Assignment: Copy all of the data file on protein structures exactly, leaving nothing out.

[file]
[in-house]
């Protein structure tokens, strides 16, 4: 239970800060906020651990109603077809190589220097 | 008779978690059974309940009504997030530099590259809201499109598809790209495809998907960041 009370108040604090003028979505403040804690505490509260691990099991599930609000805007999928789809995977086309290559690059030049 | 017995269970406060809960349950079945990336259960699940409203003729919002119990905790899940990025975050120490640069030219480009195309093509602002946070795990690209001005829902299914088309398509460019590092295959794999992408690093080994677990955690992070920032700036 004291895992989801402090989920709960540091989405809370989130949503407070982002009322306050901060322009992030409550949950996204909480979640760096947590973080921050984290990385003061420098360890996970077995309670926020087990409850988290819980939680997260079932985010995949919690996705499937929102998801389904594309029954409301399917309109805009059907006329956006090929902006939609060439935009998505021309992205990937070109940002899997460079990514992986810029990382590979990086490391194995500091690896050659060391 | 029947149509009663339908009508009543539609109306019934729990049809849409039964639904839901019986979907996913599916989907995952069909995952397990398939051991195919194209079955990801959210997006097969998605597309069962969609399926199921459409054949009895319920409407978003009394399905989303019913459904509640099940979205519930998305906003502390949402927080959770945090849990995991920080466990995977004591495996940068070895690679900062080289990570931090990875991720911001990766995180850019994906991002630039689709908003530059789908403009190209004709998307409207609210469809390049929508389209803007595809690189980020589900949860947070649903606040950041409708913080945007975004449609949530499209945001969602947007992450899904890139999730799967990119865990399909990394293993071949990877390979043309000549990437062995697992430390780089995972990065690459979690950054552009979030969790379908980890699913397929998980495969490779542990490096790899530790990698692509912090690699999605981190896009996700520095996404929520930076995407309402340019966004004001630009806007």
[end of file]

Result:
[in-house]
């Protein structure tokens, strides 16, 4: 239970800060906020651990109603077809190589220097 | 008779978690059974309940009504997030530099590259809201499109598809790209495809998907960041 009370108040604090003028979505403040804690505490509260691990099991599930609000805007999928789809995977086309290559690059030049 | 017995269970406060809960349950079945990336259960699940409203003729919002119990905790899940990025975050120490640069030219480009195309093509602002946070795990690209001005829902299914088309398509460019590092295959794999992408690093080994677990955690992070920032700036 004291895992989801402090989920709960540091989405809370989130949503407070982002009322306050901060322009992030409550949950996204909480979640760096947590973080921050984290990385003061420098360890996970077995309670926020087990409850988290819980939680997260079932985010995949919690996705499937929102998801389904594309029954409301399917309109805009059907006329956006090929902006939609060439935009998505021309992205990937070109940002899997460079990514992986810029990382590979990086490391194995500091690896050659060391 | 029947149509009663339908009508009543539609109306019934729990049809849409039964639904839901019986979907996913599916989907995952069909995952397990398939051991195919194209079955990801959210997006097969998605597309069962969609399926199921459409054949009895319920409407978003009394399905989303019913459904509640099940979205519930998305906003502390949402927080959770945090849990995991920080466990995977004591495996940068070895690679900062080289990570931090990875991720911001990766995180850019994906991002630039689709908003530059789908403009190209004709998307409207609210469809390049929508389209803007595809690189980020589900949860947070649903606040950041409708913080945007975004449609949530499209945001969602947007992450899904890139999730799967990119865990399909990394293993071949990877390979043309000549990437062995697992430390780089995972990065690459979690950054552009979030969790379908980890699913397929998980495969490779542990490096790899530790990698692509912090690699999605981190896009996700520095996404929520930076995407309402340019966004004001630009806007």